Difference between revisions of "Documentation/DevGuide/ProUNO/Starting OpenOffice.org in Listening Mode"

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|NextPage=Documentation/DevGuide/ProUNO/Importing a UNO Object
 
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{{DISPLAYTITLE:Starting OpenOffice.org in Listening Mode}}
 
{{DISPLAYTITLE:Starting OpenOffice.org in Listening Mode}}
 
Most examples in this developers guide connect to a running {{PRODUCTNAME}} and perform API calls, which are then executed in {{PRODUCTNAME}}. By default, the office does not listen on a resource for security reasons. This makes it necessary to make {{PRODUCTNAME}} listen on an interprocess connection resource, for example, a socket. Currently this can be done in two ways:  
 
Most examples in this developers guide connect to a running {{PRODUCTNAME}} and perform API calls, which are then executed in {{PRODUCTNAME}}. By default, the office does not listen on a resource for security reasons. This makes it necessary to make {{PRODUCTNAME}} listen on an interprocess connection resource, for example, a socket. Currently this can be done in two ways:  
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If the office is not listening, it probably was not started with the proper connection URL parameter. Check the Setup.xcu file or your command-line for typing errors and try again.  
 
If the office is not listening, it probably was not started with the proper connection URL parameter. Check the Setup.xcu file or your command-line for typing errors and try again.  
  
{{Documentation/Note|Note: In versions before {{PRODUCTNAME}} {{OOo1.x}}, there are several differences.
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{{Note|Note: In versions before {{PRODUCTNAME}} {{OOo1.x}}, there are several differences.
  
 
The configuration setting that makes the office listen every time is located elsewhere. Open the file ''<OfficePath>/share/config/registry/instance/org/openoffice/Setup.xml'' in an editor, and look for the element:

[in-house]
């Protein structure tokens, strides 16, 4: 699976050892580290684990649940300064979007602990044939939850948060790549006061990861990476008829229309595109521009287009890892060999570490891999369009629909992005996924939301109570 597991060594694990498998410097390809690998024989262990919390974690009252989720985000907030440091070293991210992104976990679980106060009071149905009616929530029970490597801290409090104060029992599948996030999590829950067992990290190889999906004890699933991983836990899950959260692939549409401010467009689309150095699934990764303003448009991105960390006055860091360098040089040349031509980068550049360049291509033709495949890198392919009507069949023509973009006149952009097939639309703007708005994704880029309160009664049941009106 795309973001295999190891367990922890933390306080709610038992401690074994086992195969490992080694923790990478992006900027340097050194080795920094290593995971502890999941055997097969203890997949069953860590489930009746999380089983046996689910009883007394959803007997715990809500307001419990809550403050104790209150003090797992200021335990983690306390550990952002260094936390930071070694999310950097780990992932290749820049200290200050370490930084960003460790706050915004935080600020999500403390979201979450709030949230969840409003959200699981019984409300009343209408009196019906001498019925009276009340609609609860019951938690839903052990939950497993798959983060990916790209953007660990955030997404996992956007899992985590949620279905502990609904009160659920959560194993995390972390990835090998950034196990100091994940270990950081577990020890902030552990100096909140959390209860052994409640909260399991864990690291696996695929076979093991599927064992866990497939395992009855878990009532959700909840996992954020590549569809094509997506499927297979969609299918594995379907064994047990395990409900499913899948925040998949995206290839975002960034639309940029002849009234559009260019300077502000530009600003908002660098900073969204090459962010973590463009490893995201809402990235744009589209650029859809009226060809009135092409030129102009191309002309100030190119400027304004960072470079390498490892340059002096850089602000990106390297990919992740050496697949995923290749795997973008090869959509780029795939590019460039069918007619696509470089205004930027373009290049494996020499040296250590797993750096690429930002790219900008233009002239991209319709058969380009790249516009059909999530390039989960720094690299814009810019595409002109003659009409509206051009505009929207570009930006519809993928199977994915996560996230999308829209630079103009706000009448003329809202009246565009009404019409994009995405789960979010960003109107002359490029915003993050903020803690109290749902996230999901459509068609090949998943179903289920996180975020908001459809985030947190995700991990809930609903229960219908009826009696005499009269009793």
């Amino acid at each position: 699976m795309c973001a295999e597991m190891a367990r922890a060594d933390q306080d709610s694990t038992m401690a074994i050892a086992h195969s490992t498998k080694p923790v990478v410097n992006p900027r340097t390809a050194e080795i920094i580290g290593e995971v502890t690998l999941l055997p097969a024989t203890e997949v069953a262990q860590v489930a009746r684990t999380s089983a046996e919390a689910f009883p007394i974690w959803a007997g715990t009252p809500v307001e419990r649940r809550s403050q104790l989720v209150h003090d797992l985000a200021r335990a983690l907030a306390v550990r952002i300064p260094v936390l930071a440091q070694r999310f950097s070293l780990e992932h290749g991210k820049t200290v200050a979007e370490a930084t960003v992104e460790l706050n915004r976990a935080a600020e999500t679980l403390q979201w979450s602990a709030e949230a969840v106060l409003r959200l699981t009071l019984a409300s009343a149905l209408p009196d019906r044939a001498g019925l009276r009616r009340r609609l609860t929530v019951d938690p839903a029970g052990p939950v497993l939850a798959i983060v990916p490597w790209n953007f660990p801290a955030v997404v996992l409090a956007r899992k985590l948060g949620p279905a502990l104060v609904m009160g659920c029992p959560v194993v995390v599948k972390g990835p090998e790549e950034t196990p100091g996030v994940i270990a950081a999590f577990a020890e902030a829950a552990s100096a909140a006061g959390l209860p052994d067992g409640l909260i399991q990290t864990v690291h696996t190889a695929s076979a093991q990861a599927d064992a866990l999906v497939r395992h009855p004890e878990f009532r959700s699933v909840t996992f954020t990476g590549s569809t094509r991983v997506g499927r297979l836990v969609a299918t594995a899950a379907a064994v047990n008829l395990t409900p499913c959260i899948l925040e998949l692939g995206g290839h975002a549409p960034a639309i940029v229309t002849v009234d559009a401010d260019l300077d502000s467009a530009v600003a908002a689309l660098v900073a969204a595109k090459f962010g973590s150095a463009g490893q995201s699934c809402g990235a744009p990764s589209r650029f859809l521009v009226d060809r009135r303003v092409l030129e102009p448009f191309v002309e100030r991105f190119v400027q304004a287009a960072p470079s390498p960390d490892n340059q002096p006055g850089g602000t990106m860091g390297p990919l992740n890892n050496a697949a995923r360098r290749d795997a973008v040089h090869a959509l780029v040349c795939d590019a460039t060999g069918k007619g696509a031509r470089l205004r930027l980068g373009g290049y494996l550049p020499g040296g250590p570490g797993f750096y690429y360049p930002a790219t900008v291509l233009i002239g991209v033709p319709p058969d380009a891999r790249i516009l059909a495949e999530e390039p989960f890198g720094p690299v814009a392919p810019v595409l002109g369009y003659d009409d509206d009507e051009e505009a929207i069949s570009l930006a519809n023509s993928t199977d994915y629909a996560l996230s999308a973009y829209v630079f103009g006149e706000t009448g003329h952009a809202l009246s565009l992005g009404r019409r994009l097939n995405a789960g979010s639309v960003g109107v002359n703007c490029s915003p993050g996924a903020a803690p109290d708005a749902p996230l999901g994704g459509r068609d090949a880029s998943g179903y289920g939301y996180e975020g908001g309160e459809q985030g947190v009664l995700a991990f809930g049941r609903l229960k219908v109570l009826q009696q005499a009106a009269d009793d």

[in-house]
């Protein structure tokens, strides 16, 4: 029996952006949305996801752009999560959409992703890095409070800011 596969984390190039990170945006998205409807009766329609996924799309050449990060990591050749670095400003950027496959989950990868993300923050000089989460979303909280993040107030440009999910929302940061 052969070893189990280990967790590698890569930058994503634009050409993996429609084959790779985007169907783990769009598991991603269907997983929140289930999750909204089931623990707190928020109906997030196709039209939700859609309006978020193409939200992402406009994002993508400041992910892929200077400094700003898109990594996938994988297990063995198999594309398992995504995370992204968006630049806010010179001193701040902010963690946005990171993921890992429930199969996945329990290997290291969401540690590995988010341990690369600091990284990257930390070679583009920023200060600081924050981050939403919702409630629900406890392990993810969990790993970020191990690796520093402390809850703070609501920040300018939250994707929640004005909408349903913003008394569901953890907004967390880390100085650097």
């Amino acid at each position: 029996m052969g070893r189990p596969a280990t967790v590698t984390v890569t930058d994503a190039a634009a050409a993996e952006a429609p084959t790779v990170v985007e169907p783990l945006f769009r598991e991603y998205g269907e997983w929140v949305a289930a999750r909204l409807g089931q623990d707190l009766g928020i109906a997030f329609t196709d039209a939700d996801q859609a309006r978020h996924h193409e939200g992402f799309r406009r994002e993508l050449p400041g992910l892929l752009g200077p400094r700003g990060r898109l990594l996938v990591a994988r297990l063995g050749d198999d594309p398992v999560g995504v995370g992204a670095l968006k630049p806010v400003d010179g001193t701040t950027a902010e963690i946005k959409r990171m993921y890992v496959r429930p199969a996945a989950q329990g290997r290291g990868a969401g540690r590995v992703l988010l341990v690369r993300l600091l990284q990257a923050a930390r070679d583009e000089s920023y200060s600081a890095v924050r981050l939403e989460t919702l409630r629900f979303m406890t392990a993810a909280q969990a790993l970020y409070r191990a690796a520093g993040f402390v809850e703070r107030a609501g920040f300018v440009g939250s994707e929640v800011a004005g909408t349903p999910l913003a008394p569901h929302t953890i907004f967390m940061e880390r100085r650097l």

The configuration setting that makes the office listen every time is located elsewhere. Open the file ''<OfficePath>/share/config/registry/instance/org/openoffice/Setup.xml'' in an editor, and look for the element:
  
   <nowiki><ooSetupConnectionURL cfg:type="string"/></nowiki>
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   <source lang="xml"><ooSetupConnectionURL cfg:type="string"/></source>
  
 
Extend it with the following code:
 
Extend it with the following code:
  
   <nowiki><ooSetupConnectionURL cfg:type="string">
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   <source lang="xml"><ooSetupConnectionURL cfg:type="string">
 
   socket,port=2083;urp;
 
   socket,port=2083;urp;
   </ooSetupConnectionURL></nowiki>
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   </ooSetupConnectionURL></source>
  
 
The commandline option -accept is ignored when there is a running instance of the office, including the quick starter and the online help. If you use it, make sure that no soffice process runs on your system.}}
 
The commandline option -accept is ignored when there is a running instance of the office, including the quick starter and the online help. If you use it, make sure that no soffice process runs on your system.}}